Showing 1-10 of 15 results


    Governor status quo leaves city as microcosm of nation

    News, Thitinan Pongsudhirak, Published on 06/03/2013

    » The resulting and relative status quo that emerged from Bangkok's gubernatorial polls on Sunday bears cold implications for the national political landscape and the future of City Hall politics.


    Policy momentum flounders after amnesty debacle

    News, Thitinan Pongsudhirak, Published on 15/11/2013

    » Even before its peddlers in parliament made a panicky retreat, the expansive amnesty bill to absolve all those involved in Thailand's political conflict going back to 2004 already yielded longer-term ramifications.


    Finding ways back from another brink

    News, Thitinan Pongsudhirak, Published on 27/11/2013

    » Thailand's unfurling political crisis that began with a protest against a blanket amnesty to absolve former Prime Minister Thaksin Shinawatra has reached a breaking point.


    Electoral democracy can still succeed

    News, Thitinan Pongsudhirak, Published on 06/02/2014

    » That the election last Sunday was inconclusive and incomplete was a foregone conclusion. However, its controversial results revealed much more than many anticipated. Despite the uncertainty of the poll results, only 89.2% of which are complete, electoral democracy still works in Thailand. Eventually, it must be allowed to work within the rules of Thailand's democratic system for outcomes to be valid and sustainable.


    Seeing politics via the Chuvit phenomenon

    News, Thitinan Pongsudhirak, Published on 09/10/2015

    » As Thailand's popular rule is in deep freeze under an undisguised military dictatorship, few dare to speak out for fear of intimidation and temporary detention. One exception for all Thailand watchers to follow is Chuvit Kamolvisit. What he has been saying speaks volumes about the current state of Thai politics.


    The return of constitutional blackmail

    News, Thitinan Pongsudhirak, Published on 05/02/2016

    » While the second draft constitution is thoroughly dissected and digested in the weeks ahead, for all of its anti-corruption strengths and anti-democratic shortcomings, its broad contours are clear. The current draft that is being set up for a referendum this July builds on its precursor from 2007 in restricting and rolling back the democratic direction of the 1997 constitution, harking back to earlier versions from 1978 and 1991. There is constitutional continuity in Thailand's charter drafting -- but it is going back in time in a democratic regression.


    Malaysia's poll ramifications for Thailand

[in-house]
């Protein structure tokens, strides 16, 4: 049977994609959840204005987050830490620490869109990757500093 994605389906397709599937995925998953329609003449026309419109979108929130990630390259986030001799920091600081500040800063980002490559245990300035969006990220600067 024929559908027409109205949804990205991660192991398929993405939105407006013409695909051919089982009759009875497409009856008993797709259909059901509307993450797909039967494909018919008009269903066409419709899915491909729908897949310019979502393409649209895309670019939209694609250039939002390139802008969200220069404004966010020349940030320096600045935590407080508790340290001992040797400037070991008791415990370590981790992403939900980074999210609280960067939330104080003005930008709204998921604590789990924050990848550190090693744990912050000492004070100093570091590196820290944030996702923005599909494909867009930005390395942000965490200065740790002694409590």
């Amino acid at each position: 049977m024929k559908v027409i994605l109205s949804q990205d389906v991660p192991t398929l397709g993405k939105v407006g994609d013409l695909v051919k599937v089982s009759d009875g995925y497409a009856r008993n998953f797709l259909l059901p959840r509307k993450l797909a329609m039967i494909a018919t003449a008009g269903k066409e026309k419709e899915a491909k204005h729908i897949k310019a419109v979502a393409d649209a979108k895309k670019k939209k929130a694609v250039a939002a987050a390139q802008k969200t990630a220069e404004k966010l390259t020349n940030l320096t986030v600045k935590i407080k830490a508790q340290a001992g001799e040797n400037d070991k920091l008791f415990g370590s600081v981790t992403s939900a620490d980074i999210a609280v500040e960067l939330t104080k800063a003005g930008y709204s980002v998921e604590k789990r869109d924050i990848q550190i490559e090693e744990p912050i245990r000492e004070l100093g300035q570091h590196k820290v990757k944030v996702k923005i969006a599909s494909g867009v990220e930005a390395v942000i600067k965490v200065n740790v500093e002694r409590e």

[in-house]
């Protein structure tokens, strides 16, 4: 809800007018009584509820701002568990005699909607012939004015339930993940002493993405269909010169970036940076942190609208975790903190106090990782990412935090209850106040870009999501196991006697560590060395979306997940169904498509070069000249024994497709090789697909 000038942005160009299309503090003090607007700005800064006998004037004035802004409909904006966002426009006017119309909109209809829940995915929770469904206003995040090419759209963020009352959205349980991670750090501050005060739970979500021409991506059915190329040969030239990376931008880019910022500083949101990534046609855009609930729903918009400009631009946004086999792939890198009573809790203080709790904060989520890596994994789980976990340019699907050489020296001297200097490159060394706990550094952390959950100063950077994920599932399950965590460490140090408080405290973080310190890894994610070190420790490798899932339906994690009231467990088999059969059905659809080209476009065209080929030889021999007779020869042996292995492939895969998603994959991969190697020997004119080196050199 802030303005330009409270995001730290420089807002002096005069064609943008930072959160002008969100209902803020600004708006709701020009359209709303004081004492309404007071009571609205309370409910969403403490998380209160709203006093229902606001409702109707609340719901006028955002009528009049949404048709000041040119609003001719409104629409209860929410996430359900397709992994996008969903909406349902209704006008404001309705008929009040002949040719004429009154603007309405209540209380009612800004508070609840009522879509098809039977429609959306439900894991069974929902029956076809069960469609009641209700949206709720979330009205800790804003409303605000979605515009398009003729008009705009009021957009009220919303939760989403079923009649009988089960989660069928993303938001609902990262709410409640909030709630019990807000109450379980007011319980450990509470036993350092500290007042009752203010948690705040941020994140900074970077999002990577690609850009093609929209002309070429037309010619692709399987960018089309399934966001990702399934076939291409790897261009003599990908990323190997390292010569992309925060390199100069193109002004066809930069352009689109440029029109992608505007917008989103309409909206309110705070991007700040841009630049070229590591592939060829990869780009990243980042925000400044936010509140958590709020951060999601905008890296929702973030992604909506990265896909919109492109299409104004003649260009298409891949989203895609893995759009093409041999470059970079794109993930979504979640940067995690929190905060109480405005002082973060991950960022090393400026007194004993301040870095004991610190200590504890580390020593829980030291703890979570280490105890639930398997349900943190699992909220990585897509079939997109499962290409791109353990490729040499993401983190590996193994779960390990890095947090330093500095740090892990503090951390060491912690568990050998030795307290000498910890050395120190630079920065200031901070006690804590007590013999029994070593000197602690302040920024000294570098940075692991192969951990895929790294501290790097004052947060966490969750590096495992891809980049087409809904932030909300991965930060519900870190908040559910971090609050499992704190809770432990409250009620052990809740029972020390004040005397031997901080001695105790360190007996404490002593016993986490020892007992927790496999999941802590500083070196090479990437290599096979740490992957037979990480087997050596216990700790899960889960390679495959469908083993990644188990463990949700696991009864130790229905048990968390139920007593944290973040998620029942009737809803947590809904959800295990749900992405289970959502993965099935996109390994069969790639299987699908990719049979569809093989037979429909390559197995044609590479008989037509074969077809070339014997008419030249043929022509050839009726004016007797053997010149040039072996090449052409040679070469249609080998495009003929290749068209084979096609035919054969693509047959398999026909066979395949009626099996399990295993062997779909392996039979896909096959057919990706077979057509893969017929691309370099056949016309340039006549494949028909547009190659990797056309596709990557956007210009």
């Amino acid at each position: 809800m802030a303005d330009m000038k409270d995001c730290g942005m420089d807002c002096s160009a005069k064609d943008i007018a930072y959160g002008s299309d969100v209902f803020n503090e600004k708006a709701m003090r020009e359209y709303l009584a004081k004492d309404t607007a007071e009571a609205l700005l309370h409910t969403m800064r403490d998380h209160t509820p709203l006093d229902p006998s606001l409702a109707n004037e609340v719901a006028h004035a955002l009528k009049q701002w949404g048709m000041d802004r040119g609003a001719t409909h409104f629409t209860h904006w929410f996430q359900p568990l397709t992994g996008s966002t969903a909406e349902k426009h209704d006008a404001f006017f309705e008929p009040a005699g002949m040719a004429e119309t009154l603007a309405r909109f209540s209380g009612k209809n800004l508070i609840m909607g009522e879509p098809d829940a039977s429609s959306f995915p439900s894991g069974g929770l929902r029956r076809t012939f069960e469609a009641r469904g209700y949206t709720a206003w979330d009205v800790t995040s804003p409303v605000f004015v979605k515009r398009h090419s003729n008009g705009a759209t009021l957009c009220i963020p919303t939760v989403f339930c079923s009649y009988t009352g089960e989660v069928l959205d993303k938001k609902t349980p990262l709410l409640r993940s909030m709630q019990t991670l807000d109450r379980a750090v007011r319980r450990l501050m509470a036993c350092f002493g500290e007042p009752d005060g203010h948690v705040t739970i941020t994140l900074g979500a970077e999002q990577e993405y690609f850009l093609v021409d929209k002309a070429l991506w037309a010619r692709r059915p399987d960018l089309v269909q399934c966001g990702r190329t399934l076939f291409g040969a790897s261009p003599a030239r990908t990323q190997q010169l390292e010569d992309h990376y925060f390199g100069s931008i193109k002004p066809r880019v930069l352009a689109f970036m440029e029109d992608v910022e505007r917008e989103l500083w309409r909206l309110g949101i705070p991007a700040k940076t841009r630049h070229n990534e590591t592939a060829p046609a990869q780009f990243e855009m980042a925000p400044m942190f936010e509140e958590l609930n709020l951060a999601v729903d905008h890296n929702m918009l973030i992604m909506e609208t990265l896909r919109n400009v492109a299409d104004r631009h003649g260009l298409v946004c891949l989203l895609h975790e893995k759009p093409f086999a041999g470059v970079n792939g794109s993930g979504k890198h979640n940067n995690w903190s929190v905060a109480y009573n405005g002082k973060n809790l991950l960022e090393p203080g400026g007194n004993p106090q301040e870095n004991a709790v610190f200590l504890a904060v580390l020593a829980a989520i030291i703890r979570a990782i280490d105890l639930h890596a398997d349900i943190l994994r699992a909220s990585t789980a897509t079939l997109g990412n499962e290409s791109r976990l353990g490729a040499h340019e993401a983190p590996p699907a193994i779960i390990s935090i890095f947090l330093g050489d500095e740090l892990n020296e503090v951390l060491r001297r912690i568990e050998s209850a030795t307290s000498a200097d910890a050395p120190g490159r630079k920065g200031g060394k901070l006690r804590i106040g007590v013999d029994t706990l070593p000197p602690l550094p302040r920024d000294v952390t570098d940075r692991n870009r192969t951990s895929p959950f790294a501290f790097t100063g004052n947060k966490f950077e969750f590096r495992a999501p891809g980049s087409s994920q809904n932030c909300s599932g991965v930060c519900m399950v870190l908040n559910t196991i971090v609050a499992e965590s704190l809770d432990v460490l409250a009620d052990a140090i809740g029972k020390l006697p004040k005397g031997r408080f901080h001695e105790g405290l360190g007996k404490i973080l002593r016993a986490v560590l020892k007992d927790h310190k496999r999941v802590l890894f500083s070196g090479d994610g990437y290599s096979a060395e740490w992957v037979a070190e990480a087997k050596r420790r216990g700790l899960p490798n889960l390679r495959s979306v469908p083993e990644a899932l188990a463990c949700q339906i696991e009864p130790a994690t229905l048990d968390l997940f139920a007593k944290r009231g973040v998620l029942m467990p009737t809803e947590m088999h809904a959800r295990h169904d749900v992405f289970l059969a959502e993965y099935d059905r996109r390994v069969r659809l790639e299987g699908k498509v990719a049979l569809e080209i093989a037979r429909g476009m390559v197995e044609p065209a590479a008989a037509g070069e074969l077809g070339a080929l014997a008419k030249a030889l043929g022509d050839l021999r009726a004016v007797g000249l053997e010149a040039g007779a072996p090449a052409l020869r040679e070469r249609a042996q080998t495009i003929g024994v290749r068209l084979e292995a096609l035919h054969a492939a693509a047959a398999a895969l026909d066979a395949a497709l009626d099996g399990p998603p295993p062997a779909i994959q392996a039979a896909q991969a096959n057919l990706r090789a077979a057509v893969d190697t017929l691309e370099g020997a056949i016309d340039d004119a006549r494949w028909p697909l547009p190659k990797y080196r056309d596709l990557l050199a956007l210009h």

News, Thitinan Pongsudhirak, Published on 11/05/2018

    » It was a vicarious happenstance. When the annual flagship event of Asean's consortium of think-tanks known as the Asia-Pacific Roundtable was scheduled in Kuala Lumpur for May 7-9, not a weekend but the first half of a working week, no one thought it would run into Malaysia's 14th General Election (GE14). But it did, as Prime Minister Najib Razak chose a Wednesday instead of a typical weekend, to stage Malaysia's momentous polls. But the tricky timing failed to help his cause. He lost in a big way that bears far-reaching ramifications for the fate of democracy and authoritarianism in the region and beyond, not least here in Thailand.


    Thailand's year of hunting normality

    News, Thitinan Pongsudhirak, Published on 11/01/2019

    » Three related events that will shape Thailand's path this year and beyond are evidently the coronation of His Majesty King Maha Vajiralongkorn Bodindradebayavarangkun, the much-anticipated election, and the once-a-decade rotational chairmanship of Asean.


    TRC dissolution turns up political heat

    News, Thitinan Pongsudhirak, Published on 08/03/2019

    » It is deja vu all over again in Thai politics. Another political party aligned to Thaksin Shinawatra, an ousted, self-exiled and convicted former prime minister, found its way to the Constitutional Court where it was dissolved in short order for "opposing the democratic system with the King as head of state".


    Army-backed regime pulls poll disguises

    News, Thitinan Pongsudhirak, Published on 15/03/2019

    » At issue in the looming election is less about Thailand's return to democratic rule and more about the country's slide into long-term military-authoritarianism with democratic disguises. The most recent military seizure of power on May 22, 2014, appears increasingly like a coup to remake all coups. However the votes are decided, the army-backed junta under the National Council for Peace and Order, spearheaded by Gen Prayut Chan-o-cha, intends to stay for the long haul.

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